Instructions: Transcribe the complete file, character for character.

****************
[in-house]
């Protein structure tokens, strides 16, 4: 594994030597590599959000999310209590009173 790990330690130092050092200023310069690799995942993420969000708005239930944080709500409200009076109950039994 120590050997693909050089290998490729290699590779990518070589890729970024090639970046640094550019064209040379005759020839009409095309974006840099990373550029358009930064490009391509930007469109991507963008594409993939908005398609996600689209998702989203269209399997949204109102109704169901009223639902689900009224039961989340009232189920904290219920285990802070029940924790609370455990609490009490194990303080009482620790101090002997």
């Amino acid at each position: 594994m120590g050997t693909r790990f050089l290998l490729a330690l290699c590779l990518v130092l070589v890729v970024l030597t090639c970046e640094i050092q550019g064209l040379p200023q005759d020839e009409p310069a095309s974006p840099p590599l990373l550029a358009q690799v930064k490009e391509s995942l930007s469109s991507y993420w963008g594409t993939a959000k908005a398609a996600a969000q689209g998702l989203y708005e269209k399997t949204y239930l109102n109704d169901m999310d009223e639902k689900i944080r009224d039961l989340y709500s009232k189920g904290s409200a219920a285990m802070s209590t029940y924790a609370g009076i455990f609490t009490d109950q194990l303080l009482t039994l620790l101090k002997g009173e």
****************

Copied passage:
[in-house]
């Protein structure tokens, strides 16, 4: 594994030597590599959000999310209590009173 790990330690130092050092200023310069690799995942993420969000708005239930944080709500409200009076109950039994 120590050997693909050089290998490729290699590779990518070589890729970024090639970046640094550019064209040379005759020839009409095309974006840099990373550029358009930064490009391509930007469109991507963008594409993939908005398609996600689209998702989203269209399997949204109102109704169901009223639902689900009224039961989340009232189920904290219920285990802070029940924790609370455990609490009490194990303080009482620790101090002997």
């Amino acid at each position: 594994m120590g050997t693909r790990f050089l290998l490729a330690l290699c590779l990518v130092l070589v890729v970024l030597t090639c970046e640094i050092q550019g064209l040379p200023q005759d020839e009409p310069a095309s974006p840099p590599l990373l550029a358009q690799v930064k490009e391509s995942l930007s469109s991507y993420w963008g594409t993939a959000k908005a398609a996600a969000q689209g998702l989203y708005e269209k399997t949204y239930l109102n109704d169901m999310d009223e639902k689900i944080r009224d039961l989340y709500s009232k189920g904290s409200a219920a285990m802070s209590t029940y924790a609370g009076i455990f609490t009490d109950q194990l303080l009482t039994l620790l101090k002997g009173e």